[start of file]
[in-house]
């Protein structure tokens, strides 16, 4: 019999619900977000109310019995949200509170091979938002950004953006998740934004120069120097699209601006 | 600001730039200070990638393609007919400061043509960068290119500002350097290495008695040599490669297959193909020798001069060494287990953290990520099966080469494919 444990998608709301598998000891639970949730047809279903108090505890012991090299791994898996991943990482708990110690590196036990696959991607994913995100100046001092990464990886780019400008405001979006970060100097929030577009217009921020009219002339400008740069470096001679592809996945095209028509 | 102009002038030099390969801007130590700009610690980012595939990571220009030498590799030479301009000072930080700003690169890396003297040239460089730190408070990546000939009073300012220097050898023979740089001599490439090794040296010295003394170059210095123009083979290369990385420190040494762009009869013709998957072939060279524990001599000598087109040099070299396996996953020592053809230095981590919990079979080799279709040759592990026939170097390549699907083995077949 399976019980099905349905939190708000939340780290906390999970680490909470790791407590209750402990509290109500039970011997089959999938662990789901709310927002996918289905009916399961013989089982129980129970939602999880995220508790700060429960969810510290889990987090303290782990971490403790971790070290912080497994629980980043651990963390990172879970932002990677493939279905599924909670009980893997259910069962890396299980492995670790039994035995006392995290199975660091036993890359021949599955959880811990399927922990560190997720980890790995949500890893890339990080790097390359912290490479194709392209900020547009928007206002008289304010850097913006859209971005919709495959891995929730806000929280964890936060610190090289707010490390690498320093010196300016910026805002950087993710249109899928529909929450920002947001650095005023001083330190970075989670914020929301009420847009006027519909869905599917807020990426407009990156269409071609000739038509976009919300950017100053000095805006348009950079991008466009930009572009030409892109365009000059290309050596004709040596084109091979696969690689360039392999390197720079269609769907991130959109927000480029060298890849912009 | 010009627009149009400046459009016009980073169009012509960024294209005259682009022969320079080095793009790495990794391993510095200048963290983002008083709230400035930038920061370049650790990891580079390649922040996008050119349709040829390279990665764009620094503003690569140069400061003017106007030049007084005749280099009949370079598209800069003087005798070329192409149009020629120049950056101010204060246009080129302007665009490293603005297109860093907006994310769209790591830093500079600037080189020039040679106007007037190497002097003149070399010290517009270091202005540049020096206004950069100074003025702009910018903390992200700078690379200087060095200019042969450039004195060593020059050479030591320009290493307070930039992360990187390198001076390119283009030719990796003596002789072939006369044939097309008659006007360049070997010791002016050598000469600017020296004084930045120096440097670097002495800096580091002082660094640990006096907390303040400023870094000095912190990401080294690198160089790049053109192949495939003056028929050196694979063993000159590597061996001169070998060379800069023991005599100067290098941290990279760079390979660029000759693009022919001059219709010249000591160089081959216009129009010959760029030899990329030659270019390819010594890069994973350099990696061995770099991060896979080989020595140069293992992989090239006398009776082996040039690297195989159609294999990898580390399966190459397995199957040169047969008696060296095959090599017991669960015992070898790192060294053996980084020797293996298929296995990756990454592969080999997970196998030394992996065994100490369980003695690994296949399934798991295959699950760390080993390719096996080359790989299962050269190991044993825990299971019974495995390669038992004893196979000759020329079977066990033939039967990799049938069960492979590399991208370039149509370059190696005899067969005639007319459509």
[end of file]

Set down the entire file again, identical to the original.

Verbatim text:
[in-house]
């Protein structure tokens, strides 16, 4: 019999619900977000109310019995949200509170091979938002950004953006998740934004120069120097699209601006 | 600001730039200070990638393609007919400061043509960068290119500002350097290495008695040599490669297959193909020798001069060494287990953290990520099966080469494919 444990998608709301598998000891639970949730047809279903108090505890012991090299791994898996991943990482708990110690590196036990696959991607994913995100100046001092990464990886780019400008405001979006970060100097929030577009217009921020009219002339400008740069470096001679592809996945095209028509 | 102009002038030099390969801007130590700009610690980012595939990571220009030498590799030479301009000072930080700003690169890396003297040239460089730190408070990546000939009073300012220097050898023979740089001599490439090794040296010295003394170059210095123009083979290369990385420190040494762009009869013709998957072939060279524990001599000598087109040099070299396996996953020592053809230095981590919990079979080799279709040759592990026939170097390549699907083995077949 399976019980099905349905939190708000939340780290906390999970680490909470790791407590209750402990509290109500039970011997089959999938662990789901709310927002996918289905009916399961013989089982129980129970939602999880995220508790700060429960969810510290889990987090303290782990971490403790971790070290912080497994629980980043651990963390990172879970932002990677493939279905599924909670009980893997259910069962890396299980492995670790039994035995006392995290199975660091036993890359021949599955959880811990399927922990560190997720980890790995949500890893890339990080790097390359912290490479194709392209900020547009928007206002008289304010850097913006859209971005919709495959891995929730806000929280964890936060610190090289707010490390690498320093010196300016910026805002950087993710249109899928529909929450920002947001650095005023001083330190970075989670914020929301009420847009006027519909869905599917807020990426407009990156269409071609000739038509976009919300950017100053000095805006348009950079991008466009930009572009030409892109365009000059290309050596004709040596084109091979696969690689360039392999390197720079269609769907991130959109927000480029060298890849912009 | 010009627009149009400046459009016009980073169009012509960024294209005259682009022969320079080095793009790495990794391993510095200048963290983002008083709230400035930038920061370049650790990891580079390649922040996008050119349709040829390279990665764009620094503003690569140069400061003017106007030049007084005749280099009949370079598209800069003087005798070329192409149009020629120049950056101010204060246009080129302007665009490293603005297109860093907006994310769209790591830093500079600037080189020039040679106007007037190497002097003149070399010290517009270091202005540049020096206004950069100074003025702009910018903390992200700078690379200087060095200019042969450039004195060593020059050479030591320009290493307070930039992360990187390198001076390119283009030719990796003596002789072939006369044939097309008659006007360049070997010791002016050598000469600017020296004084930045120096440097670097002495800096580091002082660094640990006096907390303040400023870094000095912190990401080294690198160089790049053109192949495939003056028929050196694979063993000159590597061996001169070998060379800069023991005599100067290098941290990279760079390979660029000759693009022919001059219709010249000591160089081959216009129009010959760029030899990329030659270019390819010594890069994973350099990696061995770099991060896979080989020595140069293992992989090239006398009776082996040039690297195989159609294999990898580390399966190459397995199957040169047969008696060296095959090599017991669960015992070898790192060294053996980084020797293996298929296995990756990454592969080999997970196998030394992996065994100490369980003695690994296949399934798991295959699950760390080993390719096996080359790989299962050269190991044993825990299971019974495995390669038992004893196979000759020329079977066990033939039967990799049938069960492979590399991208370039149509370059190696005899067969005639007319459509």